So you can't blame murdering a white (or a black) on training.

Doug

And I cannot agree that this was "murder". Their actions were consistent with their training, and all officers shot at the same time, suggesting that all officers perceived the same threat, which means this was not just one officer getting spooked and then a dozen following with guns. 

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2 hours ago, Agent0range said:

You are 100% wrong.  Don't confuse with shooting to kill (aiming center mass, specifically the chest area) and expending all ammo, reloading, and doing it again.  It doesn't work that way.  You are trained to assess the situation 100% of the time.  

Take it up with Lance LoRusso, Attorney At Law and Officer Brandon Tatum, I'm comfortable with my position on the matter unless you can demonstrate why Tatum and LoRusso are wrong. 

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10 minutes ago, Paranoid Android said:

And I cannot agree that this was "murder". Their actions were consistent with their training, and all officers shot at the same time, suggesting that all officers perceived the same threat, which means this was not just one officer getting spooked and then a dozen following with guns.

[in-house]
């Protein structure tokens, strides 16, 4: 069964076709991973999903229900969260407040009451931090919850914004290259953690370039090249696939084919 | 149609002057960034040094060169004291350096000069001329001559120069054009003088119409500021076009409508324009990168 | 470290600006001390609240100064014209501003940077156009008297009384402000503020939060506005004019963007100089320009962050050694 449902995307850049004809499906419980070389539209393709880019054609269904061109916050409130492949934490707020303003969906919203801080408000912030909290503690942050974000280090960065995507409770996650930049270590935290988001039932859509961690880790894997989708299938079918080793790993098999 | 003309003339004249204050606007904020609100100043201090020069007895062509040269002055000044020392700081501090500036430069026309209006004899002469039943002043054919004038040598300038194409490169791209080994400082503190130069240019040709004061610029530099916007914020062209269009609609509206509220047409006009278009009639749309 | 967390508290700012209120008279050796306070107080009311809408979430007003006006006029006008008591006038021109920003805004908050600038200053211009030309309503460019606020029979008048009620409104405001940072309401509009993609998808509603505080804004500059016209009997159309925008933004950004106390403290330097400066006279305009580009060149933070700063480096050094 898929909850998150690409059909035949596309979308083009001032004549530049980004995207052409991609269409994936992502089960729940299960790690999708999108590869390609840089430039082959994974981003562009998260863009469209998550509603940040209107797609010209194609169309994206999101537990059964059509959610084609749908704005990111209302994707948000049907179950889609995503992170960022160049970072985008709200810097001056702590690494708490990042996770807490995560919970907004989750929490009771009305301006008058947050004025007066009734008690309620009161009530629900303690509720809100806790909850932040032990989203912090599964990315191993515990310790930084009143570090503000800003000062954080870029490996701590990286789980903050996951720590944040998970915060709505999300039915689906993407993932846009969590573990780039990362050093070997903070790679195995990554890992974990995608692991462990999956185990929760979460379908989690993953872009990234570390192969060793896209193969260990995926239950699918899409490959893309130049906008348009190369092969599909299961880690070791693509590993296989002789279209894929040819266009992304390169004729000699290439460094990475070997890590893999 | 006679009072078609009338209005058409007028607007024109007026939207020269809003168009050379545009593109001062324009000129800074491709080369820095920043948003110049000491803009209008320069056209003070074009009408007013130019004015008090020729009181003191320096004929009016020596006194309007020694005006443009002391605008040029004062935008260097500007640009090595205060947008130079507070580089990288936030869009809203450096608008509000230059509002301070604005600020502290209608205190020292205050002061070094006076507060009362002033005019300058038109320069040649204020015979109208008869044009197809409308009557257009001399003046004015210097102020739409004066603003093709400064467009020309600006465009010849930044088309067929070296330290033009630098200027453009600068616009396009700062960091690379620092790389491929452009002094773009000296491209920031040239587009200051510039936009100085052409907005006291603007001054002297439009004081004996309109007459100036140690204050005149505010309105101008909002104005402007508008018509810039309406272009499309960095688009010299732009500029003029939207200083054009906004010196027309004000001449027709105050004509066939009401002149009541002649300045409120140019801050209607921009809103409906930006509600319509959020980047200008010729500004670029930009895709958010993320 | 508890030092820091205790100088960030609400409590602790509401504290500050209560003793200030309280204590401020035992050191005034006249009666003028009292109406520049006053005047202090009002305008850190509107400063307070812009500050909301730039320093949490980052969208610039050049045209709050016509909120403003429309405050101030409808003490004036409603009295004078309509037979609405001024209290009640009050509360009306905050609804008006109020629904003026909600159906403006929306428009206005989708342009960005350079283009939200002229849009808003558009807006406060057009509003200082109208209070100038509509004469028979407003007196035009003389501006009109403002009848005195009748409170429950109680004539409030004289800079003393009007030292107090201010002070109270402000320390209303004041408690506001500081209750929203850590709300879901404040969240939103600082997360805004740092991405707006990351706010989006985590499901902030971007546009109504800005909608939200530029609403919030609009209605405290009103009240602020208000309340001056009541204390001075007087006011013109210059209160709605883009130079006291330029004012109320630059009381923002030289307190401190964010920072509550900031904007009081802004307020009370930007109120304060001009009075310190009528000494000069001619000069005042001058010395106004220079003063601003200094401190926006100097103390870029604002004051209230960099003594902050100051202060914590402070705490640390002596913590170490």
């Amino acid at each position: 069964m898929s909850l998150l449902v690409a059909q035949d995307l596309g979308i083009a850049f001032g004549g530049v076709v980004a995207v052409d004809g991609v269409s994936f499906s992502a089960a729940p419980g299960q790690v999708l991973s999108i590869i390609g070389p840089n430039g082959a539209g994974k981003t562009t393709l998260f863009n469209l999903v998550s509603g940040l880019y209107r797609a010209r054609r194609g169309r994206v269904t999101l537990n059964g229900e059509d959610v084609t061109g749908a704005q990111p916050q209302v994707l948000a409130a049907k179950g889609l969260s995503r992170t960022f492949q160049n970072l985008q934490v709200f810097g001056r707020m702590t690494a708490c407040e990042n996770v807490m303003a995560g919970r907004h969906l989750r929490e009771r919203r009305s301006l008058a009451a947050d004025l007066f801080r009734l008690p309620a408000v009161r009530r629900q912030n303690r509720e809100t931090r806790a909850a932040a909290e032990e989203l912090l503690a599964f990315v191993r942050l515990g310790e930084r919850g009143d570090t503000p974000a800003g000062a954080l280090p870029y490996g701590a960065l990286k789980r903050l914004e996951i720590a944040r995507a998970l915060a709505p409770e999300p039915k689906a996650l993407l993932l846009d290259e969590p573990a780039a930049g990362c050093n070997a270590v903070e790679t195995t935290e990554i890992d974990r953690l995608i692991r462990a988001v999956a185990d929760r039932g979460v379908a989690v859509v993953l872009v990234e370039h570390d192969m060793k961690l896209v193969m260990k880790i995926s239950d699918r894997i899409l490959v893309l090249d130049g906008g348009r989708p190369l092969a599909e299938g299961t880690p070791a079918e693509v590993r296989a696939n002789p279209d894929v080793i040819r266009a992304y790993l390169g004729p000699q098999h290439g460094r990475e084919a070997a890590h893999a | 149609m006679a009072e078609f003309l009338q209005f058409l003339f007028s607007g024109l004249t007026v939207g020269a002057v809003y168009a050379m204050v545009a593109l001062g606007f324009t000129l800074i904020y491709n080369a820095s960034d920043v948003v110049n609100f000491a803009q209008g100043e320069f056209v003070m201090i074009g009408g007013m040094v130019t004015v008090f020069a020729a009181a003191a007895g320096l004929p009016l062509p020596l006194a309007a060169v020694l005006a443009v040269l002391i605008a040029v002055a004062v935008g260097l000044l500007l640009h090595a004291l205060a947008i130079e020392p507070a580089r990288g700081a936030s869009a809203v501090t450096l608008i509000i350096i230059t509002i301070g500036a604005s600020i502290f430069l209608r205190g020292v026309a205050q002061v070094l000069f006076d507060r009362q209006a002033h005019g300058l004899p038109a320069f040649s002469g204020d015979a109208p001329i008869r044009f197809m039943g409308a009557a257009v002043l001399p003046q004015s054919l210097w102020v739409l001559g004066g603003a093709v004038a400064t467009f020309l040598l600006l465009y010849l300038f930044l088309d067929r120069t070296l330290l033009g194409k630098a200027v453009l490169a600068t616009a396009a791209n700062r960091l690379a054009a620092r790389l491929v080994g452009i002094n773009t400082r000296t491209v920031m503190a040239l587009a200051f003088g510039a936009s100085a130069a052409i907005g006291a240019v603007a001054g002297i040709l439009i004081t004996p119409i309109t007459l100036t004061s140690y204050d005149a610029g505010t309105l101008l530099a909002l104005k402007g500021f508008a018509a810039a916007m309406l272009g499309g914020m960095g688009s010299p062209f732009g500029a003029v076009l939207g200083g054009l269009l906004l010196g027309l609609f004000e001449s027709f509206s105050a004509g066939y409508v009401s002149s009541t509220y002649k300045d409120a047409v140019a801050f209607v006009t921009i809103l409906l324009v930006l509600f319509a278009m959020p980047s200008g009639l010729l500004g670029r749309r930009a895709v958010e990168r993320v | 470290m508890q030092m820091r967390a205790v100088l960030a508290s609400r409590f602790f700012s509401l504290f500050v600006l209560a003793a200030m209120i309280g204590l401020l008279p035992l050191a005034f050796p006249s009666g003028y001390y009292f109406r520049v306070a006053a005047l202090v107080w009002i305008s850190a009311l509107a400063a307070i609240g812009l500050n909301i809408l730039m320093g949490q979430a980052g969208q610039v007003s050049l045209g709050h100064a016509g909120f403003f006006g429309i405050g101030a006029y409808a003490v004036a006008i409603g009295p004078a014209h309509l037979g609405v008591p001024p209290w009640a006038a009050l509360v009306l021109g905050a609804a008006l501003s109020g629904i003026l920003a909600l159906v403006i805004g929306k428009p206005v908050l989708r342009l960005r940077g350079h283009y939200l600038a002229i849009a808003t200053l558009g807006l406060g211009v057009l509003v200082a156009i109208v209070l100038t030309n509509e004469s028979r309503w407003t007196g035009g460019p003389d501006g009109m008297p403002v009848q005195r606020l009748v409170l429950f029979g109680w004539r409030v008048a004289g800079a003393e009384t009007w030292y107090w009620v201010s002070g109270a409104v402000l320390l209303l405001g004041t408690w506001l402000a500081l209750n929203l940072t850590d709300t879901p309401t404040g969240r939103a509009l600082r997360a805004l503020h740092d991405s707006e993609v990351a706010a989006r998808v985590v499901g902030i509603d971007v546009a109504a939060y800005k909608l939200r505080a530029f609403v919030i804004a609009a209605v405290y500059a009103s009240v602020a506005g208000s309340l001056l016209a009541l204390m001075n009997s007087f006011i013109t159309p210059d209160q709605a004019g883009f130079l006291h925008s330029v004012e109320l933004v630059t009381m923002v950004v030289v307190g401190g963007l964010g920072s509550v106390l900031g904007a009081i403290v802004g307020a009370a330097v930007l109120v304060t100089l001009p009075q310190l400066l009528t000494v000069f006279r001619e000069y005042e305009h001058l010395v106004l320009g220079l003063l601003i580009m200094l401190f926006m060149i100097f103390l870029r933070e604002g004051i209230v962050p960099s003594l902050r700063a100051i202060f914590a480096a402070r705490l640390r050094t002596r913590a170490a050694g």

I cannot agree that his was self-defense:  the victim was unarmed.

Doug

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Just now, Doug1066 said:

I cannot agree that his was self-defense:  the victim was unarmed.

Doug

The police couldn't make that assertion because he literally shot his gun at them from the car, the police must make the assumption that he still has the gun on him now that he's running from his vehicle. 

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Just now, Paranoid Android said:

The police couldn't make that assertion because he literally shot his gun at them from the car, the police must make the assumption that he still has the gun on him now that he's running from his vehicle. 

I can see how they would make a mistake here, but it is illegal to kill an unarmed person who is fleeing and not a threat to anyone else.

Maybe we should give a pass to the first two or three shots.  But six seconds?  If you can't ascertain the situation in two seconds, you have no business being a cop.  And training doesn't give yu a free pass.

Like it or not, the police broke the law.

Doug

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Just now, Doug1066 said:

Like it or not, the police broke the law.

Doug

I suspect we are going to have to agree to disagree on this one, Doug. If the investigation turns up that they acted inappropriately, I will change my tune, but until then we are at an impasse :)